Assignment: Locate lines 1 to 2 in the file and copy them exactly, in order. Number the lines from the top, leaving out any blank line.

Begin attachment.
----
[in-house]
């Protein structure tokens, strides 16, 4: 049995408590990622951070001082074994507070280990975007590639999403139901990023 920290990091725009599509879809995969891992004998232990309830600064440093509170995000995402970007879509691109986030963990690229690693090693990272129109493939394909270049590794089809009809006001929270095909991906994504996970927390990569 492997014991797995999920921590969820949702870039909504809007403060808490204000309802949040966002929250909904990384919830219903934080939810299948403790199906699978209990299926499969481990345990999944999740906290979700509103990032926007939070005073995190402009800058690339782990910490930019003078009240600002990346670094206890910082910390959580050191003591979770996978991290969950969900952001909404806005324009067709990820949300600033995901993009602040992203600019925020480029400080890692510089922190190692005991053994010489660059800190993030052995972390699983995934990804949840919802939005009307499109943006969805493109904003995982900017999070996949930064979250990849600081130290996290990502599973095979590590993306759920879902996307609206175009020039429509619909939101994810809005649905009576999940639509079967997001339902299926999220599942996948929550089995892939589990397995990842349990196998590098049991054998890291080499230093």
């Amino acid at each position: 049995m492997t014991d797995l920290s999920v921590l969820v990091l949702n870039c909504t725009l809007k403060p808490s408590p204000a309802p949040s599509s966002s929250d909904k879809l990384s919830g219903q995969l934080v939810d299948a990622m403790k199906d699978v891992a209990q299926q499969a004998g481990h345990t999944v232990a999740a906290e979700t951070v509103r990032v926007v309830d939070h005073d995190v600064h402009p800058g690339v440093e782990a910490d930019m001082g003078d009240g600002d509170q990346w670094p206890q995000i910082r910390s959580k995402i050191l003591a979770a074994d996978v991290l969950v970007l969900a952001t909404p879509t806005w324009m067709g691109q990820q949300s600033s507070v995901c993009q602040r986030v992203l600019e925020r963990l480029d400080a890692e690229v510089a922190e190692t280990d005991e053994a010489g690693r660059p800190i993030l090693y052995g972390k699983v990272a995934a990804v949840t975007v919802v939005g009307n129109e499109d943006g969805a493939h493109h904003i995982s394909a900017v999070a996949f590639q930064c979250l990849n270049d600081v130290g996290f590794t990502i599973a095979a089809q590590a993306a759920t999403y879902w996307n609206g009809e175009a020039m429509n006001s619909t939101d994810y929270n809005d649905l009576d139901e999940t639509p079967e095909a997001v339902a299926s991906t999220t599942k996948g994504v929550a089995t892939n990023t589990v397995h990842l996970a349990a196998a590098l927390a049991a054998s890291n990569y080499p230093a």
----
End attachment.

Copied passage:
[in-house]
């Protein structure tokens, strides 16, 4: 049995408590990622951070001082074994507070280990975007590639999403139901990023 920290990091725009599509879809995969891992004998232990309830600064440093509170995000995402970007879509691109986030963990690229690693090693990272129109493939394909270049590794089809009809006001929270095909991906994504996970927390990569 492997014991797995999920921590969820949702870039909504809007403060808490204000309802949040966002929250909904990384919830219903934080939810299948403790199906699978209990299926499969481990345990999944999740906290979700509103990032926007939070005073995190402009800058690339782990910490930019003078009240600002990346670094206890910082910390959580050191003591979770996978991290969950969900952001909404806005324009067709990820949300600033995901993009602040992203600019925020480029400080890692510089922190190692005991053994010489660059800190993030052995972390699983995934990804949840919802939005009307499109943006969805493109904003995982900017999070996949930064979250990849600081130290996290990502599973095979590590993306759920879902996307609206175009020039429509619909939101994810809005649905009576999940639509079967997001339902299926999220599942996948929550089995892939589990397995990842349990196998590098049991054998890291080499230093």